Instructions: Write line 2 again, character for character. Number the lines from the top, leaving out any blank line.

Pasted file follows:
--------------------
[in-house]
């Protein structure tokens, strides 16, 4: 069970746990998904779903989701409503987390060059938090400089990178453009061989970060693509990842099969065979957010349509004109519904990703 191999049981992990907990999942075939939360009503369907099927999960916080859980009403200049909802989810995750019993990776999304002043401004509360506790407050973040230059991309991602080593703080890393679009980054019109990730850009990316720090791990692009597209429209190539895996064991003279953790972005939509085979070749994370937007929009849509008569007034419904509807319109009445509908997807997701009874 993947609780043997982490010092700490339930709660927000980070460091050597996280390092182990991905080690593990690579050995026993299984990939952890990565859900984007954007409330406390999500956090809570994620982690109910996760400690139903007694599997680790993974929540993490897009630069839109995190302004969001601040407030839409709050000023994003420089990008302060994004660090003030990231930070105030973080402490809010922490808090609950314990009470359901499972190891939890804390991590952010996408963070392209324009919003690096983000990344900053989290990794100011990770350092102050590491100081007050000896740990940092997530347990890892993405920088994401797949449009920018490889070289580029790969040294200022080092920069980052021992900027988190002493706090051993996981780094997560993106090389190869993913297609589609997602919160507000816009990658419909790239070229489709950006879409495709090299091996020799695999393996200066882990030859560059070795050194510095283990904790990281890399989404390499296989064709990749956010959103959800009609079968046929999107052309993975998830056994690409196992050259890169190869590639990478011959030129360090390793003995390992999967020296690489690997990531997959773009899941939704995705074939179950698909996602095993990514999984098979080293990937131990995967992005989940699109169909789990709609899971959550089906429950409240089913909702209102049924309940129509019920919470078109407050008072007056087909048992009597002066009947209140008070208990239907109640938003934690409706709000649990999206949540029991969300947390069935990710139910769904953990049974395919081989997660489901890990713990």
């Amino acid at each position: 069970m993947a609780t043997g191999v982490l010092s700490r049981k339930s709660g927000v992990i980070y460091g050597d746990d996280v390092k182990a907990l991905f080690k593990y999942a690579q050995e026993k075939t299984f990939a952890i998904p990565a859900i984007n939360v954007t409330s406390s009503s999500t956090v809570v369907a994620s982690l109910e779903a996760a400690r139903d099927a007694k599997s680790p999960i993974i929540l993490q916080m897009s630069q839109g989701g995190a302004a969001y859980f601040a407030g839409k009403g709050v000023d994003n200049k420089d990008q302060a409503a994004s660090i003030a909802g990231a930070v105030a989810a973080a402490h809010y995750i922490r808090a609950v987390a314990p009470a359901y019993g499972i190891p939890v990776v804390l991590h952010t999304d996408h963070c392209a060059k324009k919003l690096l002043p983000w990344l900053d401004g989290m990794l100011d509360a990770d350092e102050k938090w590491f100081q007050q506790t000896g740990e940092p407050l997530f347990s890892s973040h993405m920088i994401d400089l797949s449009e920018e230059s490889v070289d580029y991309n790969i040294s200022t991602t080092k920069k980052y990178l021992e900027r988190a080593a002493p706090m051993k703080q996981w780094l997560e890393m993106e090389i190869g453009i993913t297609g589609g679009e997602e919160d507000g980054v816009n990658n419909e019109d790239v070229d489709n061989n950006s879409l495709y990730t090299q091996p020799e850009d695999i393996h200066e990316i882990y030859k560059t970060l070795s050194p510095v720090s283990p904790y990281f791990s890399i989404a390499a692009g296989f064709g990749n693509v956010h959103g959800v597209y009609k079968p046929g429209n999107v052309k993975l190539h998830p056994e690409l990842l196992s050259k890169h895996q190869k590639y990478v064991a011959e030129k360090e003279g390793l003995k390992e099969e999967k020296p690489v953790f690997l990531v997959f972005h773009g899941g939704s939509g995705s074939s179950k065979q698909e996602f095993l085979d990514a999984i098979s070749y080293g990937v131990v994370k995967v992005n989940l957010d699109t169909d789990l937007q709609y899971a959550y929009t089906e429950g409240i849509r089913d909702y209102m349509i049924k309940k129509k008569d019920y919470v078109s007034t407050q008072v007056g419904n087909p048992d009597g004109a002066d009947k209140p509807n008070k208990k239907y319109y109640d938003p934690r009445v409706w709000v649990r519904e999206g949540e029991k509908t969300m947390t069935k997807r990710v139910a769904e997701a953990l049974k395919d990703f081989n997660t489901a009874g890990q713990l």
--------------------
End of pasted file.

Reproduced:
């Protein structure tokens, strides 16, 4: 069970746990998904779903989701409503987390060059938090400089990178453009061989970060693509990842099969065979957010349509004109519904990703 191999049981992990907990999942075939939360009503369907099927999960916080859980009403200049909802989810995750019993990776999304002043401004509360506790407050973040230059991309991602080593703080890393679009980054019109990730850009990316720090791990692009597209429209190539895996064991003279953790972005939509085979070749994370937007929009849509008569007034419904509807319109009445509908997807997701009874 993947609780043997982490010092700490339930709660927000980070460091050597996280390092182990991905080690593990690579050995026993299984990939952890990565859900984007954007409330406390999500956090809570994620982690109910996760400690139903007694599997680790993974929540993490897009630069839109995190302004969001601040407030839409709050000023994003420089990008302060994004660090003030990231930070105030973080402490809010922490808090609950314990009470359901499972190891939890804390991590952010996408963070392209324009919003690096983000990344900053989290990794100011990770350092102050590491100081007050000896740990940092997530347990890892993405920088994401797949449009920018490889070289580029790969040294200022080092920069980052021992900027988190002493706090051993996981780094997560993106090389190869993913297609589609997602919160507000816009990658419909790239070229489709950006879409495709090299091996020799695999393996200066882990030859560059070795050194510095283990904790990281890399989404390499296989064709990749956010959103959800009609079968046929999107052309993975998830056994690409196992050259890169190869590639990478011959030129360090390793003995390992999967020296690489690997990531997959773009899941939704995705074939179950698909996602095993990514999984098979080293990937131990995967992005989940699109169909789990709609899971959550089906429950409240089913909702209102049924309940129509019920919470078109407050008072007056087909048992009597002066009947209140008070208990239907109640938003934690409706709000649990999206949540029991969300947390069935990710139910769904953990049974395919081989997660489901890990713990």